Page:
Overcoming the Fear of Failure
You’ve probably seen lists bouncing around the internet of famous people who would not have been successful if they had given up after failing. This list often includes people such as J.K. Rowling, whose Harry Potter & the Sorcerer’s Stone manuscript was rejected 12 times before a publisher agreed to print it. If you’re a fan of TED Talks, you’ve probably heard a lot about failure and perseverance. The failures you most often hear are those that result in success.
But what about failures that don’t result in success? No one talks about those. Thomas Edison jokes that he “found 10,000 ways that will not work,” but if the light bulb hadn’t been invented would we be quite as inspired by that quote? It’s the failures that don’t result in success that can trip us up. And “try, try again” isn’t always the best advice. Sometimes you have to move on.
As it turns out, the key to overcoming failure has a lot to do with the way we process failure. Studies have found there are four categories of failure processing:
People who view failure with success-oriented mindsets see failure as a way to grow and improve. These individuals view themselves as “works in progress,” committed to finding out what amazing things will happen when they work hard. Success-oriented people often let their passions drive them and don’t allow failures to define their characters. Oh, that we all had this mindset…
Overstrivers or overachievers avoid failure by achieving. Overstrivers still view failure as a bad thing, and they work really hard in the background to achieve. When overstrivers see success, they still feel inadequate due to all the effort they had to put in to see that success.
Those with a failure-avoiding mindset pretend their failures did not happen. This repression is often known as “hedonic editing,” or lying to oneself. Those with a failure-avoiding mindset don’t worry about succeeding because they don’t want their failure to be put on display. They will often be seen procrastinating or opting out of something at which they feel they will fail. Failure-avoiders are so concerned with their own self-protection that they do not have productive failures.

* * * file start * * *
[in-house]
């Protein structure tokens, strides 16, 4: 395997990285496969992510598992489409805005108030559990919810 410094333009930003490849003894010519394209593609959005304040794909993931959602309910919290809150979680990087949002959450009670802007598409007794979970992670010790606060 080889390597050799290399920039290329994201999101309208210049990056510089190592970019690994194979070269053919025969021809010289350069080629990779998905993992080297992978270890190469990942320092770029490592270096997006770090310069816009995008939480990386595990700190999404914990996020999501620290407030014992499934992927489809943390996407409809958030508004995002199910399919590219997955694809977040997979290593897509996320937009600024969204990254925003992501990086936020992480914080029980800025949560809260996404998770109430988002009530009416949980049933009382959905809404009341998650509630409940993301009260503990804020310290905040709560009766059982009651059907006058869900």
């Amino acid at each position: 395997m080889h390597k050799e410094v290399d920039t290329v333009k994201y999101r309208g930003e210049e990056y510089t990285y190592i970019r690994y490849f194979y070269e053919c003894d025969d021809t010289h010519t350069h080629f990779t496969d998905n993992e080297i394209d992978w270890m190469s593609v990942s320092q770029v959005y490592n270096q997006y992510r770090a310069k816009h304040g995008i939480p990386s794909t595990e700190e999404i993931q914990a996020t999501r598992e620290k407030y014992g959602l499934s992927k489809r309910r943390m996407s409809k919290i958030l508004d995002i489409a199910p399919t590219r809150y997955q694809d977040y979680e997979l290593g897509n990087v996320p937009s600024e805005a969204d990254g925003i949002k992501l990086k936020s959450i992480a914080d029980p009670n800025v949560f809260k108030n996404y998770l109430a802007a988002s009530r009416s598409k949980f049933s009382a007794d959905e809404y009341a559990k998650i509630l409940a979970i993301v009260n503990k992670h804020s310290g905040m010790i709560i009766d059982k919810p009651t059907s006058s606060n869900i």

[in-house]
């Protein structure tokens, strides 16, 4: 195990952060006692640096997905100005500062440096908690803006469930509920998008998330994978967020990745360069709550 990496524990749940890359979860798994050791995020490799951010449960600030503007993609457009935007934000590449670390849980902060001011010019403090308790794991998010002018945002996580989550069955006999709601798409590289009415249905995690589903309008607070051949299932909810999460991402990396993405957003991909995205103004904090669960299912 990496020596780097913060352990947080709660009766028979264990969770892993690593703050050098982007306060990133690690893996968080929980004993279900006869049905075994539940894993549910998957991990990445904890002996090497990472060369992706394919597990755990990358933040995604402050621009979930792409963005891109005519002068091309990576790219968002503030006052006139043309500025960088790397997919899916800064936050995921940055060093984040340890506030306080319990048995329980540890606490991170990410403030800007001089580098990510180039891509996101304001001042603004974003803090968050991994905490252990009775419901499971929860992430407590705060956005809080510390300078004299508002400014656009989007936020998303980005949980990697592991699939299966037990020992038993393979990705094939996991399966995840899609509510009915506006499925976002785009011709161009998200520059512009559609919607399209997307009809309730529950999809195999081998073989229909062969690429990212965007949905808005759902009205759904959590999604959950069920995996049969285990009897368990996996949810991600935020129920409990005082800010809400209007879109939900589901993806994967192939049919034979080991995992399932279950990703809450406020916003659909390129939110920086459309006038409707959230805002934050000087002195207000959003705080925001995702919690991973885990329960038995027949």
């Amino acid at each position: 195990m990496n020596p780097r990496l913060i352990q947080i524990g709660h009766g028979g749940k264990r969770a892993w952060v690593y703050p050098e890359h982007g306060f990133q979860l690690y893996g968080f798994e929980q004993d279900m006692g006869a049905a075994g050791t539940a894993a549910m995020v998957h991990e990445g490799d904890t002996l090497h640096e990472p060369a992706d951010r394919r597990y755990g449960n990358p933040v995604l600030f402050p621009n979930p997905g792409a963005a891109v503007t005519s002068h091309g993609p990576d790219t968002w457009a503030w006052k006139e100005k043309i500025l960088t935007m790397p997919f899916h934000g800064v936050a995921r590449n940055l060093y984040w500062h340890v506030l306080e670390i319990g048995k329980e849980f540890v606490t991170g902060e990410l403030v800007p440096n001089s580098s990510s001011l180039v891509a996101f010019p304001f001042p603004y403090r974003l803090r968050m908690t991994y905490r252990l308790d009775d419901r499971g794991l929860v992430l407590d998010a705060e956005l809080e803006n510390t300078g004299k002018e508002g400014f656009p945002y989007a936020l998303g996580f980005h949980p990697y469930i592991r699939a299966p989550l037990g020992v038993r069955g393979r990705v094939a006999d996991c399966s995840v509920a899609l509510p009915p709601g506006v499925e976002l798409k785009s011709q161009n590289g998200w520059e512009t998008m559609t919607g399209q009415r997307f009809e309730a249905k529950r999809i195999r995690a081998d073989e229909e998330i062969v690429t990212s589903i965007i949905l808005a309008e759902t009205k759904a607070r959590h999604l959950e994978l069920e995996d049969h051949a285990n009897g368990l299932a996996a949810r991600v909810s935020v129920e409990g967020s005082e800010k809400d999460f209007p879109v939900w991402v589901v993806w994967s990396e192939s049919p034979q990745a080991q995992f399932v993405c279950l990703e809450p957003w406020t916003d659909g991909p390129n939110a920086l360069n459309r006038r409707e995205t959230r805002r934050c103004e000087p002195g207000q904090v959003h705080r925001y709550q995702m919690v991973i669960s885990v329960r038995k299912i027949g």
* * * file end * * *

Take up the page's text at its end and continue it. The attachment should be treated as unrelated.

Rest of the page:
Failure-accepting individuals internalize their failure. They believe their repeated failures are due to their lack of ability and have stopped attempting success. These people see failure as a reflection of their self worth. When they do achieve success, they feel like it’s a coincidence. Like failure-avoiding, failure-accepting will often pursue things they’re good at; not necessarily what they’re passionate about.
If you’re like me, you read this list and identified with one or two of those lower three categories. Number one sounds like a dream, doesn’t it? So how can we overcome our fears (or avoidance or acceptance) of failure and become more success-oriented? How can we change our fixed mindsets into growth mindsets? There are some things we can do to move our minds toward being more accepting of our failures.
1. Try new things
If we’re to overcome our failure and our fixed mindsets, we can’t continue to do the things we know we’re good at. We have to try new things: new hobbies, new responsibilities, and new experiences.
2. Flirt with failure
If you know you will utterly fail at something, do it when the stakes are low. Don’t try to overcome your failure mindset by quitting your job and becoming an underwater basket weaver when you can’t swim and you can’t weave baskets. Condition yourself to failure when there’s nothing riding on it but your own ego.
3. Accept feedback
Work on accepting harsh feedback and not taking it personally. Be open to criticism, as it will ultimately help you achieve something greater.
4. Be kind to yourself
Pretend your friend were the one doing the failing. What would you say to him or her? Probably something like “that’s okay, at least you tried,” or “look how much you’ve learned.” Treat yourself like you would a friend, with compassion.
Take a moment and reflect: what would your life look like if you weren’t afraid of failure? What would your job look like? How would your business be? Don’t let fear stifle your potential.
About the author
I'm Autumn Nicholson. I earned my Bachelor’s degree in English and took the first editing job I could find, at a marketing company in South Carolina, and have been in the digital marketing field ever since. I'm passionate about high-quality content, impeccable grammar, and cute shoes. You can connect with me here: